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The widespread use of coal in the north is causing the lower life expectancy

Chinese citizens living in the northern part of the country have a lower life expectancy than those in the south, according to a new study. 

The study, led by Michael Greenstone from the environmental economics department at the Massachusetts Institute of Technology (who was accompanied by an Israeli and two Chinese scholars), said that heavy pollution in northern China causes citizens in that area to have lower lifespans than those in the south.

In fact, the study says that the 500 million people who live north of the Huai River will lose 2.5 billion years of life expectancy because of air pollution. More specifically, each northerner has a 5.5-year drop in life expectancy compared to southerners. 

This cut in life expectancy, according to the study, is mainly due to outdoor air pollution in the north. The concentration of particulates north of the Huai was 184 micrograms per cubic meter higher than in the south. This is about 55 percent greater in the north than south.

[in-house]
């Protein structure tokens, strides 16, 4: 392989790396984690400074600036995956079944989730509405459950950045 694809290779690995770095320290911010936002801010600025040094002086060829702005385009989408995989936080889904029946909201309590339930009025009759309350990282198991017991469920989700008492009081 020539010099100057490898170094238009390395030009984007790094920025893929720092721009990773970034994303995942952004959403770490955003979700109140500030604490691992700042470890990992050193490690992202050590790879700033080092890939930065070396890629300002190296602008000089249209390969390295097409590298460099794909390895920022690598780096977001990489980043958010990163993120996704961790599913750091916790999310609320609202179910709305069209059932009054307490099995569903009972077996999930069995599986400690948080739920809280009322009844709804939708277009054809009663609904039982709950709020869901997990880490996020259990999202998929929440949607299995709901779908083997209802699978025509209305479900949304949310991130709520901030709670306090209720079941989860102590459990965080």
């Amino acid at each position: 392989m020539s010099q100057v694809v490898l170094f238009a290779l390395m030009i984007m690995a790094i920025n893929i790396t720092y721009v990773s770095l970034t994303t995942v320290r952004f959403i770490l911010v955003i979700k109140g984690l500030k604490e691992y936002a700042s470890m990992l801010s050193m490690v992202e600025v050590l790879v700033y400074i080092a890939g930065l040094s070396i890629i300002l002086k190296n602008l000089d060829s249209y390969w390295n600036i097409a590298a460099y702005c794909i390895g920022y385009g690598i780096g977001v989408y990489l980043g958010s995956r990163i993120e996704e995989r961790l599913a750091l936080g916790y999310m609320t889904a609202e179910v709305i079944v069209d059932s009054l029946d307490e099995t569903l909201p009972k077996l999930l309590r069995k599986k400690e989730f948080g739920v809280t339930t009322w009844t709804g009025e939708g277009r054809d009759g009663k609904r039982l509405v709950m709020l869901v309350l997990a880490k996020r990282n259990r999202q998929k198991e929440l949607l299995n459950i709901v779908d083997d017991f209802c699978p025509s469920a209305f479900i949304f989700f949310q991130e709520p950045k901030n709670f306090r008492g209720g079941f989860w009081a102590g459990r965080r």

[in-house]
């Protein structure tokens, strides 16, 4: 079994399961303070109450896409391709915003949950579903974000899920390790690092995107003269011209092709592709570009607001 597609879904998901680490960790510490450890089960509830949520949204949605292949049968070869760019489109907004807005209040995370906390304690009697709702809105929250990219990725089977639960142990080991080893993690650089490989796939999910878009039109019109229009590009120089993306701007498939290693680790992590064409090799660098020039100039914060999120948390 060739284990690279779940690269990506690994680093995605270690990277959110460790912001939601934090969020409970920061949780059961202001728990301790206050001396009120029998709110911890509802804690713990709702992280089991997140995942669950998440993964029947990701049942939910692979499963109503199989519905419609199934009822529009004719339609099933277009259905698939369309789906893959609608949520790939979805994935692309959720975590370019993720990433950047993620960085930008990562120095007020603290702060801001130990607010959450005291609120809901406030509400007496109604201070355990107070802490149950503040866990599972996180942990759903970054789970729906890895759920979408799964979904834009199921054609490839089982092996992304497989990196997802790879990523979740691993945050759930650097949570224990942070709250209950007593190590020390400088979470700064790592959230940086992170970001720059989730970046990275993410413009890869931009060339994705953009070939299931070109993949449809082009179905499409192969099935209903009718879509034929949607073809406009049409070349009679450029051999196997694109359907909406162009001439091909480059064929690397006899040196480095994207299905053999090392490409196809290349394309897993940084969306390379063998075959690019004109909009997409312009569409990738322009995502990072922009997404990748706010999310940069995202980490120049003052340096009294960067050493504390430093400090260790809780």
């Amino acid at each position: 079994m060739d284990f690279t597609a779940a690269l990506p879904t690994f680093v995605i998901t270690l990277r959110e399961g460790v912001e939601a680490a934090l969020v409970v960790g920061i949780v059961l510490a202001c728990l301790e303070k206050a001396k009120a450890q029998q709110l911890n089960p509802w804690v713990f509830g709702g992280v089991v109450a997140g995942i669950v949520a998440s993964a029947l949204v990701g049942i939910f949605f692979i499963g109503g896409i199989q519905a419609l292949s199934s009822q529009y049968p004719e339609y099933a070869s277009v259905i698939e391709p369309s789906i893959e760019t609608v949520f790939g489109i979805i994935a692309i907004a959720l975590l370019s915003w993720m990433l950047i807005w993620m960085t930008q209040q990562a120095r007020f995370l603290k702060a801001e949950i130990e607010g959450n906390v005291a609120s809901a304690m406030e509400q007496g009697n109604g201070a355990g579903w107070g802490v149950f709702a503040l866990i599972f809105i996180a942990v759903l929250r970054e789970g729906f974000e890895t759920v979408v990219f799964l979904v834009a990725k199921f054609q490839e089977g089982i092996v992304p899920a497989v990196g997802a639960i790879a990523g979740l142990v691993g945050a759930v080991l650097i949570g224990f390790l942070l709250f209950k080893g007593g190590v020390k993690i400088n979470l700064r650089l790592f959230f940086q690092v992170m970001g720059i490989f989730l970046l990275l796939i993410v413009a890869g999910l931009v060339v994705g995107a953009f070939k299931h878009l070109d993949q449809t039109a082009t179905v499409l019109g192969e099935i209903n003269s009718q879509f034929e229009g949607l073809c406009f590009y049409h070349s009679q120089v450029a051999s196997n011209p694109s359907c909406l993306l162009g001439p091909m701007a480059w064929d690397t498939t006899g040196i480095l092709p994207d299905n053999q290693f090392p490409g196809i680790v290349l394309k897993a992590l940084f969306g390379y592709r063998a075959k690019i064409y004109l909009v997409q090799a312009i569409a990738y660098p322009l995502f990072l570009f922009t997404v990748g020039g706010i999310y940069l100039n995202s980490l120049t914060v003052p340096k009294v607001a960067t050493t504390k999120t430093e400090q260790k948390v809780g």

This much air pollution is leading to cardiorespiratory diseases and other health problems related to breathing this in. The pollution is caused by the use of free coal for boilers for winter heating north of the river. Also, coal-fired factories are extremely common in the north compared to the south. 

The study analyzed health and pollution data collected by Chinese officials from 1981 to 2001. 

“It highlights that in developing countries there’s a trade-off in increasing incomes today and protecting public health and environmental quality,” said Greenstone. “And it highlights the fact that the public health costs are larger than we had thought.”

The researchers hope that this study pushes China to make greater environmental protection laws and take health risks associated with air pollution more seriously. 

This study was published in The Proceedings of the National Academy of Sciences

Source: The New York Times





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